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Do the bonuses that small businesses award their employees impact motivation and morale? To answer this question, we turned to the book “Amazing Decisions” by Dan Ariely. In it, he defines two realms that we operate in – that of social norms and that of market norms. Both are valuable, both have their place, and both offer insight into our decisions, motivations, and how that bonus is perceived.
Imagine these two worlds as parallel dimensions in your everyday life. Social norms are the unwritten rules that govern our interactions with others. Be kind, be generous, behave the way your friends do…these norms are driven by intrinsic motivations, such as goodwill, trust, and a sense of belonging. If your friends believe helping others is important, you’re more likely to both agree with them and help them with their big move at the end of the month. If you do help and they provide pizza when the truck is unloaded, it’s likely you’ll appreciate that gesture.
Market norms, in contrast, are based on transactions, where extrinsic motivations like money, goods, or services come into play. If that same friend offers you $15 when the moving truck is empty (the value of half a pizza) you’re less likely to bask in the warm fuzzies you had expected from helping a friend. It’s not even minimum wage!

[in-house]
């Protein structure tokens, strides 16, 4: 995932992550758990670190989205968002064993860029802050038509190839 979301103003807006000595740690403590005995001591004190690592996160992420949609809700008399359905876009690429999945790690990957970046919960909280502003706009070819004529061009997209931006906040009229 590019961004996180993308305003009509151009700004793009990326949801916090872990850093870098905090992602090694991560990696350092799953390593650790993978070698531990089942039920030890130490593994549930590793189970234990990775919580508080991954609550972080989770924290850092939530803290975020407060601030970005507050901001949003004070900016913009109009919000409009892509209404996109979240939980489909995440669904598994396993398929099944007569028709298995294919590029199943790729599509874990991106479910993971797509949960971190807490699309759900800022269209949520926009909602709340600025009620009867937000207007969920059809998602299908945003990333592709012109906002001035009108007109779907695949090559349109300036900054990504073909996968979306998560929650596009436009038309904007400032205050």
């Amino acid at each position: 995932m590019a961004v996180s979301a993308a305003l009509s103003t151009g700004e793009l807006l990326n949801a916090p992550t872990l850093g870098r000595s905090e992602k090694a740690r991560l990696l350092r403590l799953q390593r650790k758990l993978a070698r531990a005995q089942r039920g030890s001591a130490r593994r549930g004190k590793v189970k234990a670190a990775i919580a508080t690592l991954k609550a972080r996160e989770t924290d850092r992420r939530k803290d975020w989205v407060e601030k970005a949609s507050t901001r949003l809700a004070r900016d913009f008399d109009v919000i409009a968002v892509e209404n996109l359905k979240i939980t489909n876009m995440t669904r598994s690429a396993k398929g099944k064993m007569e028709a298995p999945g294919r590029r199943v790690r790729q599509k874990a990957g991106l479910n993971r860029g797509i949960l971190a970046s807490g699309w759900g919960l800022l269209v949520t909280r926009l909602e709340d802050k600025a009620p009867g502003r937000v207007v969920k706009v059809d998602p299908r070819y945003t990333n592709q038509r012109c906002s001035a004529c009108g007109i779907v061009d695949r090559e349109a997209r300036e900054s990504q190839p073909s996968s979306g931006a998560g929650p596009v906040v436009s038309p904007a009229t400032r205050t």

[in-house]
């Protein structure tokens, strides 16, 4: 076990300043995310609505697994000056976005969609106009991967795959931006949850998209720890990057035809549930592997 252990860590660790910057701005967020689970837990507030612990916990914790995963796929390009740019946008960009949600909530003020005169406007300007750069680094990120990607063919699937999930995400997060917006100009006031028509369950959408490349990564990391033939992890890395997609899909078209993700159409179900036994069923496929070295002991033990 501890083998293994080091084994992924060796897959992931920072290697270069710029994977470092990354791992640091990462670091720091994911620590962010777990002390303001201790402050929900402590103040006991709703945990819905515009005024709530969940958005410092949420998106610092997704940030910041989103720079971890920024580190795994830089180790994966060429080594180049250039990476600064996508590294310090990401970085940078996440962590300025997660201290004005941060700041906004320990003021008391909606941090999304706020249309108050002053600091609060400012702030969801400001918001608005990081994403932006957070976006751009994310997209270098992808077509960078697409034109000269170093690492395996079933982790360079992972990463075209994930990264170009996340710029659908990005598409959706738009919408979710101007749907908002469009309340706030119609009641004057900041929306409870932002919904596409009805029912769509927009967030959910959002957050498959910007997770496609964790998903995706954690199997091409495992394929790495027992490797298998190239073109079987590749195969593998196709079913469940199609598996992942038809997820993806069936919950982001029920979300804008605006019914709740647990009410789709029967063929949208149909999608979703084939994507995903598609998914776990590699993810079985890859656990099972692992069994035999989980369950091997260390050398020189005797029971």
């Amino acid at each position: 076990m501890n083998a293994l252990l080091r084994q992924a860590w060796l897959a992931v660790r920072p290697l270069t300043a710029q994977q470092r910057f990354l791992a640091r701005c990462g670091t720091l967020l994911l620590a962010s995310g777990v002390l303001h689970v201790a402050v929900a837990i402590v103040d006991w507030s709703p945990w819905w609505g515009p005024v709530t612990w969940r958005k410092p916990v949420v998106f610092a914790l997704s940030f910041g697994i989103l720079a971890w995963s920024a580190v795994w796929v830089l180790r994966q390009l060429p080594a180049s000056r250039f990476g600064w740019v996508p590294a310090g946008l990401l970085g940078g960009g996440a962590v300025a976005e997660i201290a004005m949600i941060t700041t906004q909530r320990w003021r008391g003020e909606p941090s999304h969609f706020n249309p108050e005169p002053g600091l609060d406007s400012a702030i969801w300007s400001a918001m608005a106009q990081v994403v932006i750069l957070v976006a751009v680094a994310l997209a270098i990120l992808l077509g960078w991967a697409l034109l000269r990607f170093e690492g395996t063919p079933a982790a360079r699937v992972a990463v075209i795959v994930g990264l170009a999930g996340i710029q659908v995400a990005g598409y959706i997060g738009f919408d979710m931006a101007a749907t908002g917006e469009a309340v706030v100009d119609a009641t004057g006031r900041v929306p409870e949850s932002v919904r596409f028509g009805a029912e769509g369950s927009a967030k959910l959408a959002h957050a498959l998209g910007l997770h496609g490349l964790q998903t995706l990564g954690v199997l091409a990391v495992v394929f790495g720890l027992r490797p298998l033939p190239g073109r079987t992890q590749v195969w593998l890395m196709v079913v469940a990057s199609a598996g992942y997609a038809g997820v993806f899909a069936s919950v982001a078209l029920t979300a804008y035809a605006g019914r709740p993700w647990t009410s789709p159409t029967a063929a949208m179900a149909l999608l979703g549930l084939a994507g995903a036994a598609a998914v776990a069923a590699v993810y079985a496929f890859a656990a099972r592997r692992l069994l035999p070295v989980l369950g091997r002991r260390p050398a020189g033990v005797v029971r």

Ariely’s research shows that in business, social and market norms often mix, and when they do it can lead to unexpected and sometimes problematic outcomes as in the example above. How then do we define the social norms in the work environment, and how do we combine them with the inevitable market norms in the workplace? Afterall, except for the very wealthy, most people work for money and often attach their “worth” to their compensation.
Ariely’s experiments with payments and rewards illustrate the complex interplay between these norms. For instance, in one experiment he randomly split the participants into three groups. For performing a simple, repetitive task over three minutes, one group was offered a small reward (ten cents), the second group was offered a larger reward (four dollars) and the third group was offered no reward at all. What happened?
Maybe unsurprisingly, those offered the small reward performed the task fewer times on average than the other two. However, the group that were not paid performed the task the most, having perceived it as a favour to the experimenters. The result with this third group was driven by social norms, not market. Performing the same task as a favor resulted in the best outcome, driven by social norms. Intriguingly, when he tried to pay with candy, the amount given became irrelevant until a price tag was attached to the candy, promptly switching the norm back to market norms.
When you’ve enjoyed a restaurant meal with a friend, who pays? While splitting the bill in social gatherings is a common practice, Ariely’s research shows that this approach often leaves everyone feeling like they lost out. Paying for the meal detracts from the overall enjoyment, but “diminishing sensitivity” means that paying for two meals doesn’t doubly detract from the enjoyment. Particularly when the social norms come into play, allowing us to feel good about covering someone else’s expense. At the same time, your friend just got a free meal – score! Instead of splitting, saying “I’ve got this, you get the next one,” maximizes enjoyment for both parties and reinforces the power of social norms in our decisions.